Upside-Down Thinking by Patric Fransko
by Patric Fransko
March 10th, 2010

Making the Connection

Welcome to the first of a series of blog entries designed to help elevate your perspective regarding “Web 2.0” (social media) and how you can integrate these tools to help grow your business. Rapidly becoming a vital part of many people’s lives, social media needs to become part of your marketing focus. Not knowing where the majority of you may fall regarding your understanding of this topic, I will start with the basics. I plan to discuss many of the popular sites like Facebook, Twitter and Linked In and the different strategies you can employ to incorporate all of them into your overall marketing strategy. Finally, we will explore the importance of creating and defining your personal and company brand and the role social media has in that branding message.

The first thing that you will need to accept about social media is that you no longer control the message. That can be scary and exciting at the same time. It can be scary because customer comments as well as your interaction and involvement in the community will define your message, not some glossy ad or brochure. It can be exciting because positive comments from the community about your company or product will carry more credibility and reach many more people than possible through traditional channels.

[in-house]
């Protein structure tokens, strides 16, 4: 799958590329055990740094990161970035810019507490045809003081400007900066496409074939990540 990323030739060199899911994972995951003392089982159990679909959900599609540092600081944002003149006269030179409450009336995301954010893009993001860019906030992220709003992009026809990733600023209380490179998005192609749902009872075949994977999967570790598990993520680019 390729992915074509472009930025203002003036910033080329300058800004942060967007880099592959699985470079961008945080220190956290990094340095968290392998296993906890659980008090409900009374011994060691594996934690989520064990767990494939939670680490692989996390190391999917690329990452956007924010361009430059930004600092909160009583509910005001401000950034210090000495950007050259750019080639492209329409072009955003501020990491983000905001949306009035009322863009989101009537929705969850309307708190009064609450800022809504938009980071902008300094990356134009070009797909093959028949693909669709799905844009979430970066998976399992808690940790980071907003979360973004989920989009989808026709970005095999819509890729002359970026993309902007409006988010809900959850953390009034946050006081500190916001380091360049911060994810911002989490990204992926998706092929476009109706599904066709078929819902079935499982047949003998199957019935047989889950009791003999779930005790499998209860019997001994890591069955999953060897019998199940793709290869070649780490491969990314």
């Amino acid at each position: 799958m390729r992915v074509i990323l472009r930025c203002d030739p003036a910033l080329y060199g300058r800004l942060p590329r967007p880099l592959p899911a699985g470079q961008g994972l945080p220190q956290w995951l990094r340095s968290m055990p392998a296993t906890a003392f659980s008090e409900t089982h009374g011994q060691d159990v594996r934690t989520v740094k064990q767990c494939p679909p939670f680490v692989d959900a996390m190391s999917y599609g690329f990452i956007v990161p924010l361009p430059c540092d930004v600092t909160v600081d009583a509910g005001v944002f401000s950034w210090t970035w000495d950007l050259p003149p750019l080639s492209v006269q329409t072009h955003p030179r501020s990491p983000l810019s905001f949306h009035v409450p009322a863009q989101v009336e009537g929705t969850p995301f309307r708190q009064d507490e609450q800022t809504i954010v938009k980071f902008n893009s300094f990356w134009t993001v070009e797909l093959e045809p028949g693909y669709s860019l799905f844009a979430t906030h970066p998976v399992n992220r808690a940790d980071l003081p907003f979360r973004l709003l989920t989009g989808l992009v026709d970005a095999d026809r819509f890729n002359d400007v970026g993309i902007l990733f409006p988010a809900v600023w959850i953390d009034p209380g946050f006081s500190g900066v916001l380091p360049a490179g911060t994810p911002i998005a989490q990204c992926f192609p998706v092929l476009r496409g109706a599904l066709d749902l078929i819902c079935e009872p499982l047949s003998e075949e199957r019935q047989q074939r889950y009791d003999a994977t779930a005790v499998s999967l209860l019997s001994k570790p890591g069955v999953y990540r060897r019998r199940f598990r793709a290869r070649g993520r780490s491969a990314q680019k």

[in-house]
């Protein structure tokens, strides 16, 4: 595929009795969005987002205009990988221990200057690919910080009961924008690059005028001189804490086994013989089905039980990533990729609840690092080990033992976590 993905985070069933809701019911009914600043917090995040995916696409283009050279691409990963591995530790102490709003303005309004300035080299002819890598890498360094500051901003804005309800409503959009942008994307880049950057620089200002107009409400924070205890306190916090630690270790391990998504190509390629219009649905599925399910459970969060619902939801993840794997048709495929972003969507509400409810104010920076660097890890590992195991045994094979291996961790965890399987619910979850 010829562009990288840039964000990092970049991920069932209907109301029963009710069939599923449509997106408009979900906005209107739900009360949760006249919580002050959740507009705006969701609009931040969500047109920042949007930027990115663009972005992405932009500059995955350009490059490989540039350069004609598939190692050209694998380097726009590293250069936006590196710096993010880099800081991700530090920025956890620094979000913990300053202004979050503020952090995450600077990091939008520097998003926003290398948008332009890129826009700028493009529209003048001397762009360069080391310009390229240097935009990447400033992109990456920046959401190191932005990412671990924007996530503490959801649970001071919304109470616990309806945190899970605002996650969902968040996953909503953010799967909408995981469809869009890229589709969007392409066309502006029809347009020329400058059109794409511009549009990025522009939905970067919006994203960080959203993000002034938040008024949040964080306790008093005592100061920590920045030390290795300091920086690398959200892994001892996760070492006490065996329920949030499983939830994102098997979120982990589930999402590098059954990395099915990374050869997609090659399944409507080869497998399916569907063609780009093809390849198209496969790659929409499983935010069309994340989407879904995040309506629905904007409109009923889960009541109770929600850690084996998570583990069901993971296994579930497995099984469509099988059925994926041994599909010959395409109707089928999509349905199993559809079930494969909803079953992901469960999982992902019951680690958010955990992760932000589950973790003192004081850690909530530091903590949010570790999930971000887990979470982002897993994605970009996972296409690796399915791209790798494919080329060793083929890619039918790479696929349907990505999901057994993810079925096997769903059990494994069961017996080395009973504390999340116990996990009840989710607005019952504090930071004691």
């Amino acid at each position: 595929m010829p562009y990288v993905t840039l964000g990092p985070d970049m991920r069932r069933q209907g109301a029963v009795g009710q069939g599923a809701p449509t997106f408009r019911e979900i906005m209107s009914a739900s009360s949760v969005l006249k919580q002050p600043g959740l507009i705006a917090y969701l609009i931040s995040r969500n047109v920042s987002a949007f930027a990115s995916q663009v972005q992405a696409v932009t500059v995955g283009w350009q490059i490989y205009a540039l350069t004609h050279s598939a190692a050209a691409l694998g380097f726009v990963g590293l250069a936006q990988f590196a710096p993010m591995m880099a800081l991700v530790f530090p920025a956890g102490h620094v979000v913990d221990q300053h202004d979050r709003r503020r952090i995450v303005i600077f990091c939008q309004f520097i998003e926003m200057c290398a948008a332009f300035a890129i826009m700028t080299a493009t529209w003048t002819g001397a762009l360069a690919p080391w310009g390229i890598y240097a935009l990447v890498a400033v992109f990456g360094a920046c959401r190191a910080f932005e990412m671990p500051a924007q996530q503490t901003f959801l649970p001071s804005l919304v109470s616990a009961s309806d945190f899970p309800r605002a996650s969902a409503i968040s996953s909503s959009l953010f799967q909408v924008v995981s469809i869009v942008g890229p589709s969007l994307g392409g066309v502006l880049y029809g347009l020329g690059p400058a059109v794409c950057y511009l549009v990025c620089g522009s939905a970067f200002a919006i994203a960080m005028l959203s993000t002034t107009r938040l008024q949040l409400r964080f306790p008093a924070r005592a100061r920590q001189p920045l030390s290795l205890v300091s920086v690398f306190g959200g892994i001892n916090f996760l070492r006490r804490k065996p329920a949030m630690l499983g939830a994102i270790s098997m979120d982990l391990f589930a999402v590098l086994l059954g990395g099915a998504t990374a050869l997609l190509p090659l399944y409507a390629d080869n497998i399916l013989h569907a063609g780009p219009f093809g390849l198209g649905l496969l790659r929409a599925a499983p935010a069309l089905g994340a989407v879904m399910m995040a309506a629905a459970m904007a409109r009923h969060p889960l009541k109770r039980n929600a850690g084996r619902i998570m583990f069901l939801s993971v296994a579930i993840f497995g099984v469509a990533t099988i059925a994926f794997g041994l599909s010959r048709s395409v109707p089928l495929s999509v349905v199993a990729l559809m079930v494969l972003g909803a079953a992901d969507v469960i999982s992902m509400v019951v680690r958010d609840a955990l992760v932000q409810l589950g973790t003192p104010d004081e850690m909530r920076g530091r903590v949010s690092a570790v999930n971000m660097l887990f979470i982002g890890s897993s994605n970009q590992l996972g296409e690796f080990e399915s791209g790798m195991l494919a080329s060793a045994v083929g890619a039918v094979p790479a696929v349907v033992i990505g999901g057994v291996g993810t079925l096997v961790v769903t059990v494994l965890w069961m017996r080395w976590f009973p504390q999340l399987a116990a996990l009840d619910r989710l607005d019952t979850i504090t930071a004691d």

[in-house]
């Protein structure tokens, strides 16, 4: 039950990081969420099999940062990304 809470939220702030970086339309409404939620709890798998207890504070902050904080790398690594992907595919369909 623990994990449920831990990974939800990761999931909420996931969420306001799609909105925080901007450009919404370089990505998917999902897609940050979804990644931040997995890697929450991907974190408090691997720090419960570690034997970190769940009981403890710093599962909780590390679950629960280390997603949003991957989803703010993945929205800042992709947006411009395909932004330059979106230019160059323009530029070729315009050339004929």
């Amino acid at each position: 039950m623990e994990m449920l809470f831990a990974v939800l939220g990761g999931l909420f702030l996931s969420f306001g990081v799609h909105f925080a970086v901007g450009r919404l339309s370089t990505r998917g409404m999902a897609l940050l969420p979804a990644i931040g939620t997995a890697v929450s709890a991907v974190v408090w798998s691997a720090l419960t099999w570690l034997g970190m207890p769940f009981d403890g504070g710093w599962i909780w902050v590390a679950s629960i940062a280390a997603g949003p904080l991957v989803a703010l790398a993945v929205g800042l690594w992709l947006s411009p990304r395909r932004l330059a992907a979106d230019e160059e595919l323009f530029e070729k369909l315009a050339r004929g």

We all know the old saying about a happy customer telling two people and an unhappy customer telling 20 people. Well, with social media, those numbers are multiplied tremendously. This can be either good or bad. On the negative side, an unhappy customer would be able to easily tell 500 people or more about his unhappiness with your company. On the positive side, satisfied customers can easily reach the same number of people with news of how thrilled they are with the service or product they received. That kind of momentum based on a single customer interaction would not have been possible just a few years ago. The emergence of social media has made great customer service and the creation of this positive momentum paramount. The penalties for doing it wrong can be so damaging and the reward for doing it right can be unbelievable. That is why it is so important to understand the social media landscape in order to leverage the potential while avoiding the pitfalls.

Here are a couple of quick examples of how the use of social media can help and hurt your company. Suppose that “Customer Joe” just had his prize car tinted at your shop and he is unhappy with the quality of a few of the windows. After looking at it, you assure him that it is within the acceptable standards and send him on his way. A week passes and “Joe” is still not happy and posts something on Facebook, Twitter and an automotive forum about being unhappy with the overall result. Let’s assume that between Facebook and Twitter Joe has more than 500 friends or followers (not atypical at all) and there are 250 local members on the forum. At this point, more than 750 people just got a negative message about your company and the products you sell from Joe’s post. It is easy to see how just a handful of unsatisfied customers can have an extremely detrimental effect on your business.